The utopian ideal of a world that is gender-inclusive is theoretical at best and currently does not exist. What does exist, however, is the reality around us where power structures and oppression dominate our lives. We are stuck in an unequal world where not everyone can be who they really are and who they want to be. There are two ideological standpoints for eliminating this — no gender distinctions or having numerous labels for diverse genders.
While both these positions aim to create a safe world for all genders, they do one thing differently. The former says that we are all the same and therefore do not need to categorize gender. While the latter says we are all different and therefore need several different categories. The current view is that gender is a spectrum, but this itself seems problematic to me. How many categories do we keep adding to define each person’s sexuality and romantic bent? Does there need to be a certain number of people identifying with a specific definition of sexuality to make it into the spectrum? And how many genders do we keep adding to exhaust each person’s experience of gender and sexuality?
On the other hand, what are we left with if we don’t have categories? The binary view of gender as a blue box or a pink box is ingrained in our society, history, and law. Without making gender visible, it would be impossible to fight these deeply entrenched institutions that insist on having a category of sex and gender defined for every member of its territory. Even if we do manage to fight the good fight of abolishing the idea of having gender entirely by making it arbitrary and taboo, there are still other issues at play. The major problem with not having a gender spectrum to fall back on is that sexual identity can often be messy and confusing. Without giving people options for their sexuality, we are limiting them to the already established hetero-norm. While we see gender as learned and performed, it is also deeply entrenched in our languages, commodities, and histories. In that sense, it is internalized to the point that without an alternative grammar of sexuality, it might be difficult for each individual to imagine a vocabulary of their own in order to define and own their gender and sexuality, distinct from the norm.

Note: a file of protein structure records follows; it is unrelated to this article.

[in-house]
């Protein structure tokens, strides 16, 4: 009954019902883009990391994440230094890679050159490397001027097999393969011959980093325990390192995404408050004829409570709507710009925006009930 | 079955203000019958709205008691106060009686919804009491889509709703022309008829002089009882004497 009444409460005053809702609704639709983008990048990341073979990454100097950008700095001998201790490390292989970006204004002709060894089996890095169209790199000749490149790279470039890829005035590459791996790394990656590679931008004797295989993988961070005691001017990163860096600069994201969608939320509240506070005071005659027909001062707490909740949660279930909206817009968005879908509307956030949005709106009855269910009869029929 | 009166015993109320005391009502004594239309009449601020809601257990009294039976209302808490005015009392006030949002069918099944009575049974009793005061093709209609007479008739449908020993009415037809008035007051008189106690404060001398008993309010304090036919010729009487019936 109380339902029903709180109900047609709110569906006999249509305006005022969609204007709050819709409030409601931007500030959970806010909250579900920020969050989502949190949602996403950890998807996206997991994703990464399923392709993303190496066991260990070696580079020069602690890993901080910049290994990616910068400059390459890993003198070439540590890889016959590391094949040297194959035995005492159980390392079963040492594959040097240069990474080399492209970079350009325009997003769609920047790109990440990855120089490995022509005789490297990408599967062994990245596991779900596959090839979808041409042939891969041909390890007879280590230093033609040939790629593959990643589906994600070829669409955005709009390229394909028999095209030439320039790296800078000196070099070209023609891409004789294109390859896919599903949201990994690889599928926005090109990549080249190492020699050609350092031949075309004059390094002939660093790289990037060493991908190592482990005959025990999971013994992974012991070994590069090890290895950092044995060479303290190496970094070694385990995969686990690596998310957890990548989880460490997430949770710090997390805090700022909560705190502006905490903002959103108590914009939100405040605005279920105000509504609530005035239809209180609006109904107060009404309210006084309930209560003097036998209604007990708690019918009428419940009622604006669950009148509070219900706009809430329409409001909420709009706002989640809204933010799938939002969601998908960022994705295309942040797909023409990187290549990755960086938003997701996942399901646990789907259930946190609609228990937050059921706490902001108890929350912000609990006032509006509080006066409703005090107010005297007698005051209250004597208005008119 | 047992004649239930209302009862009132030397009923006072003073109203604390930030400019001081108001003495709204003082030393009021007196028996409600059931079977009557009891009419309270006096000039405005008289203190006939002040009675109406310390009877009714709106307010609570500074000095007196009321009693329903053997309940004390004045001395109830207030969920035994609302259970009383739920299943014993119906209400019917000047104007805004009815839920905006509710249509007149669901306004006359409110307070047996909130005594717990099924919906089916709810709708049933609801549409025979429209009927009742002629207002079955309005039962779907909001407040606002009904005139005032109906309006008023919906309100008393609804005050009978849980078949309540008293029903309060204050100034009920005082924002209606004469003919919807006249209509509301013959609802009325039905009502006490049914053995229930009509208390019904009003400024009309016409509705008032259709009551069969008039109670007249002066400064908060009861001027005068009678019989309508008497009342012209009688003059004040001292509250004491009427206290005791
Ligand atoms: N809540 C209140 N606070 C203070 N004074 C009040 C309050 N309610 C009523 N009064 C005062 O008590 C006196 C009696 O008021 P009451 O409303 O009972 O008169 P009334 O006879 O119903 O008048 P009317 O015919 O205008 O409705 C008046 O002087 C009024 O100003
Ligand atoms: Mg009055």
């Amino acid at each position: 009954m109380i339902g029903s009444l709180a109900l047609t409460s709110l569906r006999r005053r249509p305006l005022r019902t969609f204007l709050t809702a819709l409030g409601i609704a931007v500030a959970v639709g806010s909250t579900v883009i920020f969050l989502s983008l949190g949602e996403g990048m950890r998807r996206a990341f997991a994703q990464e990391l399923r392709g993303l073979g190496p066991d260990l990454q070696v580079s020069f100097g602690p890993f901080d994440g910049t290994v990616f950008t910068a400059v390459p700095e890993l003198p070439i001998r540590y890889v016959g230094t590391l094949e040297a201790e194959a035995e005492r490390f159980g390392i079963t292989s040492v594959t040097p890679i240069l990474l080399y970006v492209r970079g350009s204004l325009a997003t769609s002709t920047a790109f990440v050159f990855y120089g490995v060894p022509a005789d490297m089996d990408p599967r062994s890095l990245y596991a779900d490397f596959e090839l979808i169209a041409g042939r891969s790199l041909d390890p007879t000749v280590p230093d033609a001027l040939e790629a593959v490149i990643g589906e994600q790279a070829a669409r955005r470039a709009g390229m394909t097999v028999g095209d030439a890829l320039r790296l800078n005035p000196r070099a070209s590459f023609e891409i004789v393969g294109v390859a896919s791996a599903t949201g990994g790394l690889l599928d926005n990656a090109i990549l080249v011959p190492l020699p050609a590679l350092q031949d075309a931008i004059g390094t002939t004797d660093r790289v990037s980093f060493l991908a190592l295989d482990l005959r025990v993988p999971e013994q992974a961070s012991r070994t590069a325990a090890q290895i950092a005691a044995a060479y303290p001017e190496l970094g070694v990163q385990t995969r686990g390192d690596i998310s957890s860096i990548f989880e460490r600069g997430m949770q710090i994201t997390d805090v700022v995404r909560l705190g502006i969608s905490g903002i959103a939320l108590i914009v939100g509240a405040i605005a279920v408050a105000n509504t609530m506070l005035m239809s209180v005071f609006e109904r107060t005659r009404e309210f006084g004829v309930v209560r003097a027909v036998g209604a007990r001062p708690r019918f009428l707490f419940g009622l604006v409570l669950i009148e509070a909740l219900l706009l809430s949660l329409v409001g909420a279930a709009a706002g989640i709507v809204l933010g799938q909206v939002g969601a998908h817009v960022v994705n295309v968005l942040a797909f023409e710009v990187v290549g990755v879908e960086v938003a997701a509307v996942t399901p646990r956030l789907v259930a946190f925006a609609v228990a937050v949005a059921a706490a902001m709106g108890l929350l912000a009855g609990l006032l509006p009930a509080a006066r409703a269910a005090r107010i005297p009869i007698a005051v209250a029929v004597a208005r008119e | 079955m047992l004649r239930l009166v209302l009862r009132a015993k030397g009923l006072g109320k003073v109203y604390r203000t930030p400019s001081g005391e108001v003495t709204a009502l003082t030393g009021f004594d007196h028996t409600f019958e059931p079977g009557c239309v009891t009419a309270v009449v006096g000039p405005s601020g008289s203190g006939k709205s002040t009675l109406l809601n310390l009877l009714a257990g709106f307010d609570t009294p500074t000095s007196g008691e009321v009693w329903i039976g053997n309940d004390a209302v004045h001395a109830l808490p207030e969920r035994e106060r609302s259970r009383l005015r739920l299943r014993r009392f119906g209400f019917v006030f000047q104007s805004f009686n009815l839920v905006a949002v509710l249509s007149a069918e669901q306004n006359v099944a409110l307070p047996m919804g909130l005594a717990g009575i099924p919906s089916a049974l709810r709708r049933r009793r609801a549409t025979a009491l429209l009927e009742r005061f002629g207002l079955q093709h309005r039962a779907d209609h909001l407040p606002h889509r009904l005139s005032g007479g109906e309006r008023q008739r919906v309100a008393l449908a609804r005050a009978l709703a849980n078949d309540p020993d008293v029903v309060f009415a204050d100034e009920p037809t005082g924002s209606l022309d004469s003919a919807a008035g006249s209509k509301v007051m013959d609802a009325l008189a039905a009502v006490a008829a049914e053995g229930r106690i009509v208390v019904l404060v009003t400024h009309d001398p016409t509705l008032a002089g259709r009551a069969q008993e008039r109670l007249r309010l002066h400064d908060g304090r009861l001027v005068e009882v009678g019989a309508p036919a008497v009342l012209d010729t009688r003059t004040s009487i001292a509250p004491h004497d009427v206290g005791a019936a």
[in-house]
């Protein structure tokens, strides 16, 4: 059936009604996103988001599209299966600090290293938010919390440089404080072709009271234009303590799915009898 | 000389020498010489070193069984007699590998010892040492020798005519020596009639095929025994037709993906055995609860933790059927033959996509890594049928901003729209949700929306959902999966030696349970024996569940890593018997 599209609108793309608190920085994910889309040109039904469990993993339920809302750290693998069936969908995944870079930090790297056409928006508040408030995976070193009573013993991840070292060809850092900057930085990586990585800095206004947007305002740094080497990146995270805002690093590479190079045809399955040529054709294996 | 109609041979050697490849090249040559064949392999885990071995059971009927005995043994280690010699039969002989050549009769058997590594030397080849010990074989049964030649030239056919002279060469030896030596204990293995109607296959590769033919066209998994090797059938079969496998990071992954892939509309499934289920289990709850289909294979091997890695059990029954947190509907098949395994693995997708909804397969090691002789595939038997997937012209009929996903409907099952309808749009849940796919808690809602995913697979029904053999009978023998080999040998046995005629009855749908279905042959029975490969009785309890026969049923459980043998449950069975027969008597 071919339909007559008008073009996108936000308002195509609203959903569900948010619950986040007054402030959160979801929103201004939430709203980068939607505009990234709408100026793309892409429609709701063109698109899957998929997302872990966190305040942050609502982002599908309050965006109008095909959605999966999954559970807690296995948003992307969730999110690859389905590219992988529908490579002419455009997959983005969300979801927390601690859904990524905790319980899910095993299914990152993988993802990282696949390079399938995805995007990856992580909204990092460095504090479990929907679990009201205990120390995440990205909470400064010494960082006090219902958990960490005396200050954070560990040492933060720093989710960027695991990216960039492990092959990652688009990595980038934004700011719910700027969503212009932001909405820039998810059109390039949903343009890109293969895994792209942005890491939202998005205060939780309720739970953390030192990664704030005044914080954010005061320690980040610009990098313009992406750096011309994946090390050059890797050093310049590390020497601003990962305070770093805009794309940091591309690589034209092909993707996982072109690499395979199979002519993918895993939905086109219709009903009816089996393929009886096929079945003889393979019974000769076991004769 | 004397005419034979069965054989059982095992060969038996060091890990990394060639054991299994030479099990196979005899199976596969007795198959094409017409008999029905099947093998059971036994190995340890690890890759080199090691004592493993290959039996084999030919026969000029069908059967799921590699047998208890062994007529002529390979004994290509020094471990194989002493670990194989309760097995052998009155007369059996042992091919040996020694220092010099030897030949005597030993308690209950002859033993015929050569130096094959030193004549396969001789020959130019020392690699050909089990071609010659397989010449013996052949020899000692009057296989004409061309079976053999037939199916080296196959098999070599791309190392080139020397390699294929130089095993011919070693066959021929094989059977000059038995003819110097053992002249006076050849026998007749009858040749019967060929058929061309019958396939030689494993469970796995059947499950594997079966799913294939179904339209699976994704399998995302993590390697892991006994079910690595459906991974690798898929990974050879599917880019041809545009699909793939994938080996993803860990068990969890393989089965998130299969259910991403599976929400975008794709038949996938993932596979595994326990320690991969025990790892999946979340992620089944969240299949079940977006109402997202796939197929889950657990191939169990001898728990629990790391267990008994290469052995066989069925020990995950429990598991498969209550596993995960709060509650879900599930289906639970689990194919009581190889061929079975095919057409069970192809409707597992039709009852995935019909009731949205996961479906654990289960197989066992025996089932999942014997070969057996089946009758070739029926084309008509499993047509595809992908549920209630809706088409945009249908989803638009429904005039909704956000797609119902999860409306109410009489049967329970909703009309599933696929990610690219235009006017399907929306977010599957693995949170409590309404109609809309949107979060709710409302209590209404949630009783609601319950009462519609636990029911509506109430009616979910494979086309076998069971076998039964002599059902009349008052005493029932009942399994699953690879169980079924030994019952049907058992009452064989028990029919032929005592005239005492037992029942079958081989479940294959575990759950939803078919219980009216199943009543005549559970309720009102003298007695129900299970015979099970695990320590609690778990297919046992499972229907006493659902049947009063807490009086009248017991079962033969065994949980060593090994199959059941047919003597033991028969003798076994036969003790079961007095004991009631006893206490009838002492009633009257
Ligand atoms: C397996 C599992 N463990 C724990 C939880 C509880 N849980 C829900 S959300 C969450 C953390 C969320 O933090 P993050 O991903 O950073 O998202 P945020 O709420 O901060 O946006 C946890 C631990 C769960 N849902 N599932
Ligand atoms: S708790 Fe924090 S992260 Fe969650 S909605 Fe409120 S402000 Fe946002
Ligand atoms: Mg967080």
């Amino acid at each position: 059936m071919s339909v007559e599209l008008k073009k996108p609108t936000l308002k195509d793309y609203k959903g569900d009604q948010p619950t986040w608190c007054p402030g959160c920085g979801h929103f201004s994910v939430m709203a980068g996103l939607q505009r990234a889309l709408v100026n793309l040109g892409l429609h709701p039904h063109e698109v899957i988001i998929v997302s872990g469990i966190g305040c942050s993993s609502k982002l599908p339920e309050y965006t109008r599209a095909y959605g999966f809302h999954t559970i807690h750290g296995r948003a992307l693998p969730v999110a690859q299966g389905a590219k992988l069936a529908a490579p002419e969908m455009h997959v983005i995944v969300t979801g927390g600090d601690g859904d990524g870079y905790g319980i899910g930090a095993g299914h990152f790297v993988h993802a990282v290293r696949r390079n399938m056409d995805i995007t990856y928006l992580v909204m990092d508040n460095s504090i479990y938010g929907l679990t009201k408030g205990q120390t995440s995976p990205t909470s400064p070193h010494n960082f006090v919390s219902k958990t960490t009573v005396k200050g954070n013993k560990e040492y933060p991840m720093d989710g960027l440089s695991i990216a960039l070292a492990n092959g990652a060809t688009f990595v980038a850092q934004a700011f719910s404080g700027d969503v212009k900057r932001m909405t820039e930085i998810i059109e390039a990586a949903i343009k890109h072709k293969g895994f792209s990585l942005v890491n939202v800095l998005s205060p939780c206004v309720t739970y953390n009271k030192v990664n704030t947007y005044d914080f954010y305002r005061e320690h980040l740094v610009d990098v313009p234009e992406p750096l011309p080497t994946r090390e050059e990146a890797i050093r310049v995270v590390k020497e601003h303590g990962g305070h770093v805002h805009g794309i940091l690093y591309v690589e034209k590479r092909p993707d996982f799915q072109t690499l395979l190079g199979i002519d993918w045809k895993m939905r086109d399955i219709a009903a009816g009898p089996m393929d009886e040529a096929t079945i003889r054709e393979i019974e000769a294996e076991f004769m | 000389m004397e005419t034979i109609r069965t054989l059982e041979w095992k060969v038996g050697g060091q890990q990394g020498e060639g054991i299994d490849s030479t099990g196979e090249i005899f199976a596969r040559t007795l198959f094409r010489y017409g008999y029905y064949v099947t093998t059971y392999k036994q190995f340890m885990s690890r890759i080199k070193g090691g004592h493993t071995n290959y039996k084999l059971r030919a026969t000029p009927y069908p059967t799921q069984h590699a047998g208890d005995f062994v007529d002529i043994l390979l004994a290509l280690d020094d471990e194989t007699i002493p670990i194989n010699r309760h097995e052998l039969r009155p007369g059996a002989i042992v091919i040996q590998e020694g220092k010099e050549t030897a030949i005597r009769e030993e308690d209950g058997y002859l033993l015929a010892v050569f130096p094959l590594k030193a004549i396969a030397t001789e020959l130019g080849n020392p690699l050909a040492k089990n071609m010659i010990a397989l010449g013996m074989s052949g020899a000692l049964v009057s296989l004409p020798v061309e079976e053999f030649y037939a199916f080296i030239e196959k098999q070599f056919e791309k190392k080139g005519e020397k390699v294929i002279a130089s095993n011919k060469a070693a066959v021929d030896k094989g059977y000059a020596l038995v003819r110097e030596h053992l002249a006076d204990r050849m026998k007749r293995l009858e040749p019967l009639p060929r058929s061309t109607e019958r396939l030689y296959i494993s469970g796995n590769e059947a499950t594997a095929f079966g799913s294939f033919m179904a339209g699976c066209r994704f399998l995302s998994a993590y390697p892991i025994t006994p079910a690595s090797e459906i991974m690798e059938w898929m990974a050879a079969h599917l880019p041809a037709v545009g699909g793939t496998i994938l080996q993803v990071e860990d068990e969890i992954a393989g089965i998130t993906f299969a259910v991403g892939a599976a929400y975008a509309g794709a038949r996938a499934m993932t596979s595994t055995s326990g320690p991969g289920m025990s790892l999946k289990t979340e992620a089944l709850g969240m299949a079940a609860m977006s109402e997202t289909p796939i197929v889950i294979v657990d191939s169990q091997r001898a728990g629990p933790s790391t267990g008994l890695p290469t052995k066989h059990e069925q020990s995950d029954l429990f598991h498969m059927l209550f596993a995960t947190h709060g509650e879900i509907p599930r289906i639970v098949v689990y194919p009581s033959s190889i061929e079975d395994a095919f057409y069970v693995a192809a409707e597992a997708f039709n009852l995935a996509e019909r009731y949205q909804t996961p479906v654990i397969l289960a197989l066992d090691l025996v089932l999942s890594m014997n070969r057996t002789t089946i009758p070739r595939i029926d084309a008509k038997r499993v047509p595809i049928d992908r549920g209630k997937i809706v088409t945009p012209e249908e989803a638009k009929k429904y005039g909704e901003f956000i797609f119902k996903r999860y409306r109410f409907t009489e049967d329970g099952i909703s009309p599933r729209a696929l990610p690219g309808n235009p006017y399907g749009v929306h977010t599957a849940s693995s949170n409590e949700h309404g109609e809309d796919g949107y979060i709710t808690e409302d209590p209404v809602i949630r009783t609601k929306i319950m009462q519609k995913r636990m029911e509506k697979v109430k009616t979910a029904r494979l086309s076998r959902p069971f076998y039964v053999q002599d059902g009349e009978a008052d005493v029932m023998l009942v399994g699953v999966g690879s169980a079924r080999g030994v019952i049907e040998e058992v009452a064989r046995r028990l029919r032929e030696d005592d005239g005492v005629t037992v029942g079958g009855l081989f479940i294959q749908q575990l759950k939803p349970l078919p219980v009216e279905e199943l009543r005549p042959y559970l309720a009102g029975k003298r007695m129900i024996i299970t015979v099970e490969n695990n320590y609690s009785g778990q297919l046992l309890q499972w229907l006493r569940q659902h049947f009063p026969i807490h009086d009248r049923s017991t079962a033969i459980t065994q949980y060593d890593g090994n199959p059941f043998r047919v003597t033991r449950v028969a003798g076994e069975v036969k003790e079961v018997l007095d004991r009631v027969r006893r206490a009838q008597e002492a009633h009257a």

As we live, we become who we are and/or who we always were. People cannot be expected to know who they will be at birth. The same applies to gender, which is much more than just the biological grouping of males and females. Gender evolves in the context of the society that we are a part of, and without the community, we take away a queer person’s ability to accept their identity. The problem is the unequal system that we are all a part of. To change this system, we must identify ourselves as opposed to it. The LGBTQIA+ community does that while lobbying for change and making themselves heard and valid. The large number of people that identify with queerness gives the community a certain strength in numbers for advocacy, making it accessible to organize, protest, and rally for changes in law and institutions like religion, education and other cultural organizations with authority in the territory. This identity formation is a political mobilization and a face for rights and acceptance. This is done by identifying labels that allow you to present as a certain identity and by the relegation of privileges, which can only be fought for by making a gender beyond the binary visible. Without this, you have people living invisibly and with no way to organize.
The hope, however, is that we can get to a place where we can say no to discrimination and divisions. But there is first a need to abolish gender, and we must define it in all its multiplicity. Only then can we step back once people better understand their gender and sexuality without the binary, and eventually will not need these divisions and definitions anymore.